Hugh Murray (judge)
|3rd Chief Justice of California|
March 1852 – September 18, 1857
|Preceded by||Henry A. Lyons|
|Succeeded by||David S. Terry|
|Associate Justice of the California Supreme Court|
October 11, 1851 – March 1852
|Appointed by||Governor John McDougall|
|Preceded by||Nathaniel Bennett|
|Succeeded by||Stephen Johnson Field|
|Born||April 22, 1825|
St Louis, Missouri
|Died||September 18, 1857 (aged 32)|
Hugh Campbell Murray (April 22, 1825 – September 18, 1857) was an American lawyer and the third Chief Justice of California.
Murray was born in St Louis, Missouri before his family moved to Alton, Illinois when he was a child. Little is known of his schooling except that he almost certainly studied Latin. In 1846 he began studying at the law firm of N.D. Strong in Alton. On March 8, 1847, following the outbreak of the Mexican–American War he was commissioned as a second lieutenant in the 14th Infantry Regiment. After the end of the war he resigned his commission on March 31, 1848, and returned to Alton to study.
After completing his studies he was called to the Bar and moved to California, where he gained a large circle of friends and a lucrative practice as a lawyer. On January 8, 1850, at the age of 24, he was elected a member of the San Francisco ayuntamiento (town council), and continued to work as a lawyer. On April 20, 1850, he was made a Judge of the San Francisco Superior Court. On October 11, 1851, at the age of 26, he was made an Associate Justice of the Supreme Court of California, the youngest ever appointed.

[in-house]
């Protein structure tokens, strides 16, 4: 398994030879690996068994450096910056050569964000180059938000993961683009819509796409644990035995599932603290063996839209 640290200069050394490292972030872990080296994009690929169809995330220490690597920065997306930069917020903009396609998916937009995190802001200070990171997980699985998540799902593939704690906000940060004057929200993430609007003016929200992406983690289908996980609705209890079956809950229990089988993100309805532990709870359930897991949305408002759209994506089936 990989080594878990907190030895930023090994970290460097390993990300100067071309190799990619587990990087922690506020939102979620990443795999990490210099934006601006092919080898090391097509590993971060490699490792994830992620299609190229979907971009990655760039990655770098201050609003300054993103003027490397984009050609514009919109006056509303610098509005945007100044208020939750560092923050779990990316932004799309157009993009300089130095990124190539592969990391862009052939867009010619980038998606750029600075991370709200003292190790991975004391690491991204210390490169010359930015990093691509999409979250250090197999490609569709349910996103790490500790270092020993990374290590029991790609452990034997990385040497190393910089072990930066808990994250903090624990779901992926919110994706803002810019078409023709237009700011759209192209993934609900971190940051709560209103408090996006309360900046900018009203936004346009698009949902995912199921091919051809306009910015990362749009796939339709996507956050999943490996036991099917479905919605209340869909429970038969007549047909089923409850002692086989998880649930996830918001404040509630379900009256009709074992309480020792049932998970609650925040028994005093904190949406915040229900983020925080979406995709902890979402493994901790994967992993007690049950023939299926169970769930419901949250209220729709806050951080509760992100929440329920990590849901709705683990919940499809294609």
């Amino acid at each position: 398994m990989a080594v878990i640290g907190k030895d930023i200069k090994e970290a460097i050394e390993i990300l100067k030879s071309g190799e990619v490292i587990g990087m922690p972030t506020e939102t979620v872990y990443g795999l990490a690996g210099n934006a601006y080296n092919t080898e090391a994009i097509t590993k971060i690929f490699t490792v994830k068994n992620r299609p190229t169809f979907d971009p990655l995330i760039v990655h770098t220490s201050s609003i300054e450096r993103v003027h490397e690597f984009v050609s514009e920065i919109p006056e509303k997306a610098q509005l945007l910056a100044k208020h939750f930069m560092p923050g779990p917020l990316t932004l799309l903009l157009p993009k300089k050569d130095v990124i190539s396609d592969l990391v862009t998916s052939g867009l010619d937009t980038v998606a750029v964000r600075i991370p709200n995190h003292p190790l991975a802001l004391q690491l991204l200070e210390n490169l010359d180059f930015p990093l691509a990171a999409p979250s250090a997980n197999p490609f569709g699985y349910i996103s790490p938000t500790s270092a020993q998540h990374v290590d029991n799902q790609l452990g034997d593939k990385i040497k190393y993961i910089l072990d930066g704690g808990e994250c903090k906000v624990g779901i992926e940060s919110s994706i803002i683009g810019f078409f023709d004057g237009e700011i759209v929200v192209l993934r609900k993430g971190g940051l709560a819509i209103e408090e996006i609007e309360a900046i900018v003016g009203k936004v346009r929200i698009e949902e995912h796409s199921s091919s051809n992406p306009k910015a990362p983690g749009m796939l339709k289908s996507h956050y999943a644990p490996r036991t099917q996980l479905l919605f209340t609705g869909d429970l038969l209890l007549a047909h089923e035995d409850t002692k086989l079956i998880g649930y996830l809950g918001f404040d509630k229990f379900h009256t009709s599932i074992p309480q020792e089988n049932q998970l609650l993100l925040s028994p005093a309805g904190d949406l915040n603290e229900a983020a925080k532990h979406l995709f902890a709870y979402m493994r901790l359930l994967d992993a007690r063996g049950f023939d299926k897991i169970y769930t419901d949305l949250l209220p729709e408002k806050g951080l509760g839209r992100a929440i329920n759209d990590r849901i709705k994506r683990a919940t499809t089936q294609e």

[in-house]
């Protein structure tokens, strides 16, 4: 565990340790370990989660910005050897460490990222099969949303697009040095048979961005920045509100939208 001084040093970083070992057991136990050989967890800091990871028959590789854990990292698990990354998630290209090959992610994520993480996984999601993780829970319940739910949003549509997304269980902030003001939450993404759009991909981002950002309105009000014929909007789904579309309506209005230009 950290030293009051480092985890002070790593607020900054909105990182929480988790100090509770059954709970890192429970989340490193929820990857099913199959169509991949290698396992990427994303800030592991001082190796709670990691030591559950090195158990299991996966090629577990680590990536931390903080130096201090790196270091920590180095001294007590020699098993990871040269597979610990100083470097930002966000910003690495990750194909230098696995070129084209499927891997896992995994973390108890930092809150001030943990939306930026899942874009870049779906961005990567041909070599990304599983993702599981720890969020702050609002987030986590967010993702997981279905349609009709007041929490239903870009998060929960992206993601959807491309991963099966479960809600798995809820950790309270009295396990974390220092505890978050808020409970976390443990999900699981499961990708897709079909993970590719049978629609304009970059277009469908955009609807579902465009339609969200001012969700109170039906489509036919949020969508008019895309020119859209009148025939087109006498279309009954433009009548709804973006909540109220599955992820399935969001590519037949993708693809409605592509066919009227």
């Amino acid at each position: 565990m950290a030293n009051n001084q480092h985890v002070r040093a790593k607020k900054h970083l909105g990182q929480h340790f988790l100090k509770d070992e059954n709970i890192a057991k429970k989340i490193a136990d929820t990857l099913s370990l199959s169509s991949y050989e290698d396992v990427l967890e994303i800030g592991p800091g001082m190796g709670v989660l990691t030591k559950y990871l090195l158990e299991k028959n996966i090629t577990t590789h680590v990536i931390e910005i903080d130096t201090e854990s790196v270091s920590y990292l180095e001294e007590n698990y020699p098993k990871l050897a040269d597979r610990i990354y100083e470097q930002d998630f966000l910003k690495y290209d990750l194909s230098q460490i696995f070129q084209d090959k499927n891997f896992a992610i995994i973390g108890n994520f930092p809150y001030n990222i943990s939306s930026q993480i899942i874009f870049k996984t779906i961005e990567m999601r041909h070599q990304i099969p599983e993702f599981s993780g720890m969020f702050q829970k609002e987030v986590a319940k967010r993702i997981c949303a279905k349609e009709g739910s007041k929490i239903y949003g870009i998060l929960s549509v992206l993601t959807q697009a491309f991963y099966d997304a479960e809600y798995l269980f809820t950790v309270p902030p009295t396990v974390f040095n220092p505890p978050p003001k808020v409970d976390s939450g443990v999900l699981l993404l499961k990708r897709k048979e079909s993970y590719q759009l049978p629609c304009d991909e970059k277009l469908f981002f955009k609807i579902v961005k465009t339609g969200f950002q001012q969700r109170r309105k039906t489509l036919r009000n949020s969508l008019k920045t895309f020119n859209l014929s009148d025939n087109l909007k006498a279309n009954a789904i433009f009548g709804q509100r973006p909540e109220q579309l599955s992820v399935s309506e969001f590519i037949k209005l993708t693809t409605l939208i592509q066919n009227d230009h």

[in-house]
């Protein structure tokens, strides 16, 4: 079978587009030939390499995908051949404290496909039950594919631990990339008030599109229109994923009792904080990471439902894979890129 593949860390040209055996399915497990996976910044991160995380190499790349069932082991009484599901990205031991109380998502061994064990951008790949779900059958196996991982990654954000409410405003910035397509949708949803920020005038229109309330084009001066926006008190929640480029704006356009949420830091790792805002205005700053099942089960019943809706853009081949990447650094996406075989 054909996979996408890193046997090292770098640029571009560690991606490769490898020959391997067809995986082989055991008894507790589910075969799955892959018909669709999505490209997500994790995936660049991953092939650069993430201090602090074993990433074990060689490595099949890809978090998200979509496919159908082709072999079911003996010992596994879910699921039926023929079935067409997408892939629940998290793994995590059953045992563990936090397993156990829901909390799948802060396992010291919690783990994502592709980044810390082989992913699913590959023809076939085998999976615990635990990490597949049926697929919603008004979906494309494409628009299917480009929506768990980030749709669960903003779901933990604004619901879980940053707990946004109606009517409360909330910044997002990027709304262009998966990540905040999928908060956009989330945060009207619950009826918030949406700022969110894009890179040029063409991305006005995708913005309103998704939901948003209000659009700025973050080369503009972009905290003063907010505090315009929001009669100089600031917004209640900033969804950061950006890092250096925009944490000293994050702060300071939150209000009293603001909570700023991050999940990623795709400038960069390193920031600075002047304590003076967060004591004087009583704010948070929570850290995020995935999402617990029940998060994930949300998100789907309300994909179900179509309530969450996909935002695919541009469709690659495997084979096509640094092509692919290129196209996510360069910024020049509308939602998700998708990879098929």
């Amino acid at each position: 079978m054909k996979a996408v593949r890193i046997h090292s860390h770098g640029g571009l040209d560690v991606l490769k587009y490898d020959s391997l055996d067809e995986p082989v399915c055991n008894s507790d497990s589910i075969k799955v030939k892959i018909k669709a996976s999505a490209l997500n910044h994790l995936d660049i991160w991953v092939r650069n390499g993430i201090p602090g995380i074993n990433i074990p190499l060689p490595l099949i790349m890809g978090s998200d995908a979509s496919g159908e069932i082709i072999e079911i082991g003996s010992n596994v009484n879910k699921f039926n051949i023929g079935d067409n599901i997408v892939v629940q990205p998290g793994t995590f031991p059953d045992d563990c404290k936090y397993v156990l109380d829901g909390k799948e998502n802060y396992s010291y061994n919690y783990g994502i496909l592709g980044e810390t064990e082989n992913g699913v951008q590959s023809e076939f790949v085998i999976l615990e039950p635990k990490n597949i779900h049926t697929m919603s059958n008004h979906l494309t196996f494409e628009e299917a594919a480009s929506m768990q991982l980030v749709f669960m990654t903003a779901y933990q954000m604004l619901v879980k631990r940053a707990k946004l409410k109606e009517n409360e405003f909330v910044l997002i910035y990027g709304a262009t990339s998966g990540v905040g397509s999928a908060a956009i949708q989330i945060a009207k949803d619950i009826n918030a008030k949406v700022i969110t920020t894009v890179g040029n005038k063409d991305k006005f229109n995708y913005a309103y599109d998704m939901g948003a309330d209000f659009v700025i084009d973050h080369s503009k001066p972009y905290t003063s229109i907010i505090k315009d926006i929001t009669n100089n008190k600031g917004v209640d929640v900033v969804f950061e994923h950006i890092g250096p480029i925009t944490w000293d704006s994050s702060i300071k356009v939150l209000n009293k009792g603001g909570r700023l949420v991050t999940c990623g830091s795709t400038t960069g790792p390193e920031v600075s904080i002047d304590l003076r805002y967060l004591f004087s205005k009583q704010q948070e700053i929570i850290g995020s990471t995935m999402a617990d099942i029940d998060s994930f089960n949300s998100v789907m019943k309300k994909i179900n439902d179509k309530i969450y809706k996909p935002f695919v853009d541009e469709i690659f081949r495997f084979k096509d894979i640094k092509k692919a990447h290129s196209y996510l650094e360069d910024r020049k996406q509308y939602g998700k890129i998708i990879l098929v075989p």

In March 1852, upon the resignation of Henry A. Lyons, he became Chief Justice at the age of 27, the youngest ever Chief Justice of California. He was subsequently elected to another term as Chief Justice. As Chief Justice, his annual salary in 1854 was US$8,000.
As Chief Justice, he was noted for his dislike of changing the law through his decisions and for his irascible temper. Having heard that a man had called him "the meanest Chief Justice ever," Murray found the man and beat him with his cane. He was consequently fined by the city recorder of Sacramento the sum of $50 plus costs. Murray wrote the majority opinion of the court in People v. Hall, 4 Cal. 399 (1854), which Charles J. McClain describes as "containing some of the most offensive racial rhetoric to be found in the annals of California appellate jurisprudence."
He was a member of the Society of California Pioneers.
- Alexander Wells
- Charles Henry Bryan
- Henry A. Lyons
- List of Justices of the Supreme Court of California
- Solomon Heydenfeldt
- Oscar Tully Shuck (1901). "Hugh C. Murray". History of the bench and bar of California: being biographies of many remarkable men, a store of humorous and pathetic recollections, accounts of important legislation and extraordinary cases, comprehending the judicial history of the state. Western Americana (reprinted ed.). The Lawbook Exchange, Ltd. pp. 436–437. ISBN 9781584777069.
- Whittlesey (1941) p. 365.